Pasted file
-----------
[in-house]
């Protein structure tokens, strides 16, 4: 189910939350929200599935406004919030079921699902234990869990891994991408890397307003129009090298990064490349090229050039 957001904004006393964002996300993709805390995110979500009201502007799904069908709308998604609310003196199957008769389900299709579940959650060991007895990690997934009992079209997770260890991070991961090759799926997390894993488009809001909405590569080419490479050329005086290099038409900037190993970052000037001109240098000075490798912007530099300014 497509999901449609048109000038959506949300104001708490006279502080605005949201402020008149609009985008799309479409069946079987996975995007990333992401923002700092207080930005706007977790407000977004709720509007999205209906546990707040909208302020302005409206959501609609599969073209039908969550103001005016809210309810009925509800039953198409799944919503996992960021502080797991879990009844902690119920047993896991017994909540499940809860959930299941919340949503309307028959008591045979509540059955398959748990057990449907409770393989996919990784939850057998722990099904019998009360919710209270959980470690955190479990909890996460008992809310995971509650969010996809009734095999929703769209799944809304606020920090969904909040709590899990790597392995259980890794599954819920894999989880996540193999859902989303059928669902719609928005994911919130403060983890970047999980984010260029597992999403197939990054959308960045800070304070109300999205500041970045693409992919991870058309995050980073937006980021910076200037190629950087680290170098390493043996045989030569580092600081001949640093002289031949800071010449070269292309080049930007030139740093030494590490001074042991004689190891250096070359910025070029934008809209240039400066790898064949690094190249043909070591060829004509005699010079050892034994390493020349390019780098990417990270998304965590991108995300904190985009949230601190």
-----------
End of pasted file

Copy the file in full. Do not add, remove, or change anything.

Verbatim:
[in-house]
């Protein structure tokens, strides 16, 4: 189910939350929200599935406004919030079921699902234990869990891994991408890397307003129009090298990064490349090229050039 957001904004006393964002996300993709805390995110979500009201502007799904069908709308998604609310003196199957008769389900299709579940959650060991007895990690997934009992079209997770260890991070991961090759799926997390894993488009809001909405590569080419490479050329005086290099038409900037190993970052000037001109240098000075490798912007530099300014 497509999901449609048109000038959506949300104001708490006279502080605005949201402020008149609009985008799309479409069946079987996975995007990333992401923002700092207080930005706007977790407000977004709720509007999205209906546990707040909208302020302005409206959501609609599969073209039908969550103001005016809210309810009925509800039953198409799944919503996992960021502080797991879990009844902690119920047993896991017994909540499940809860959930299941919340949503309307028959008591045979509540059955398959748990057990449907409770393989996919990784939850057998722990099904019998009360919710209270959980470690955190479990909890996460008992809310995971509650969010996809009734095999929703769209799944809304606020920090969904909040709590899990790597392995259980890794599954819920894999989880996540193999859902989303059928669902719609928005994911919130403060983890970047999980984010260029597992999403197939990054959308960045800070304070109300999205500041970045693409992919991870058309995050980073937006980021910076200037190629950087680290170098390493043996045989030569580092600081001949640093002289031949800071010449070269292309080049930007030139740093030494590490001074042991004689190891250096070359910025070029934008809209240039400066790898064949690094190249043909070591060829004509005699010079050892034994390493020349390019780098990417990270998304965590991108995300904190985009949230601190």